So this all begs the question:  Is Romney really so uninformed about who his voters are and what motivates them, or does he just not mind misleading his donors? Given all the attention to social issues and family values on the stump and at the convention, I'm guessing he and the RNC understand the complexities of voter choice. So what does that say about his belief in the 47% argument? Maybe it's not the poor and middle class that Romney disdains? Or maybe he was just reaching for a reason to lower expectations, one other than the disadvantage of his not being Latino...
'via Blog this'

Sunday, May 15, 2011

‘Bridesmaids,’ "Tossing the Bouquet Out of the Genre"

Megan Angelo's "Tossing the Bouquet out of the Genre" isn't the Times review of Bridesmaids. It's a profile about the making of the movie. But it's the most revealing piece I think I've read about Bridesmaids. It describes a not completely minor clash of perspectives between the female screenwriters Wiig and Mumalo and the movie's famous male producer Judd Apatow.

I really liked the movie, but I think I was more put off by the two, inconsistent tones and styles than other viewers. The friend I saw it with said I was confusing real life with the movies when I complained that one scene in particular didn't make sense to me. But for me, movies work best you suspend disbelief or at least when the film pulls you into its fictional universe enough to forget about whether it's realistic.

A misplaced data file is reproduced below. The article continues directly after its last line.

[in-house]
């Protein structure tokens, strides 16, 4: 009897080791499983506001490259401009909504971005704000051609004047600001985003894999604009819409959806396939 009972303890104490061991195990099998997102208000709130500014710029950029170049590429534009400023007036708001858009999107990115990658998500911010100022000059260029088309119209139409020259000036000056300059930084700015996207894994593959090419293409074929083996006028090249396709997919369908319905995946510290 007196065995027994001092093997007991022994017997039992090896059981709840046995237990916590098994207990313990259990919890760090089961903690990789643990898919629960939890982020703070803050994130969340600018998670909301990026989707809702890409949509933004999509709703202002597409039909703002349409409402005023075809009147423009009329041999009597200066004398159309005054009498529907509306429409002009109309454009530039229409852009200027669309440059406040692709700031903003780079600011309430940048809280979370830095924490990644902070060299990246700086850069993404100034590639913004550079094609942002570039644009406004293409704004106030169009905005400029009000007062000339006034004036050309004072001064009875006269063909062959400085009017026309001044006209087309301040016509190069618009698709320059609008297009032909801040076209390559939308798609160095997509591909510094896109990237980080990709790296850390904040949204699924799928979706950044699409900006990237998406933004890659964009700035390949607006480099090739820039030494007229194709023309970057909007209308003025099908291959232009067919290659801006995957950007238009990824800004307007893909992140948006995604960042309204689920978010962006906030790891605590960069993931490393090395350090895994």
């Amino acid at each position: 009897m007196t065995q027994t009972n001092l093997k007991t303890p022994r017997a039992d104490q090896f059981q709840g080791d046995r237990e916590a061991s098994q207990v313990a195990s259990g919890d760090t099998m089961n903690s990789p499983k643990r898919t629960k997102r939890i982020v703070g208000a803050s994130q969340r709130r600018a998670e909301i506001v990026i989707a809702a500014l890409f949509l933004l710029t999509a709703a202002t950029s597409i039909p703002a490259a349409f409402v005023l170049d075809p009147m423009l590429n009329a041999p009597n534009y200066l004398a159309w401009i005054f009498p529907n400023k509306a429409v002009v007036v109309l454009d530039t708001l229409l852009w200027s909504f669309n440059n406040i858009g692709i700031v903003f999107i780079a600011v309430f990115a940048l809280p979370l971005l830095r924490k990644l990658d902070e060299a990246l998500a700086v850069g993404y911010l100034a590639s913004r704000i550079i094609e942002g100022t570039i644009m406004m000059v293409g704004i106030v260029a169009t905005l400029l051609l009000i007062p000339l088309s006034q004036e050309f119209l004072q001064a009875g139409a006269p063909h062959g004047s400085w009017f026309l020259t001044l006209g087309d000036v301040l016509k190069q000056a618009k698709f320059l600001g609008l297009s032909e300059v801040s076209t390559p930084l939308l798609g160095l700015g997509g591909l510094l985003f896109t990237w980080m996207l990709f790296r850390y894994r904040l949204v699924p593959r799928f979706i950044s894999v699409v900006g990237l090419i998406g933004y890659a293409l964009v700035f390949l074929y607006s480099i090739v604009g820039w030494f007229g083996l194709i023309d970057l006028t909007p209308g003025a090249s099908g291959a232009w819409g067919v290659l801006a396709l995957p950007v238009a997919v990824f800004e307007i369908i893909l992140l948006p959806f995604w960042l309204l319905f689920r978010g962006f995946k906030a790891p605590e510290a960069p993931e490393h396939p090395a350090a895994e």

My point was that some of the over the top parts in Bridesmaids didn't seem either that funny (as opposed to The Hangover) or authentic to me and didn't feel organic, like they fit the characters. So I'm not surprised that some of those moments were elements pushed by Apatow rather than Wiig. I love Apatow's movies by the way. He portrays guys, male aspirations and male friendship really well (as far as I can tell). I don't know if this article is an accurate portrayal of the creative process or just a good narrative to sell on opening weekend. But if it is accurate, I think Apatow would have done better to defer just a little more to the women on this one.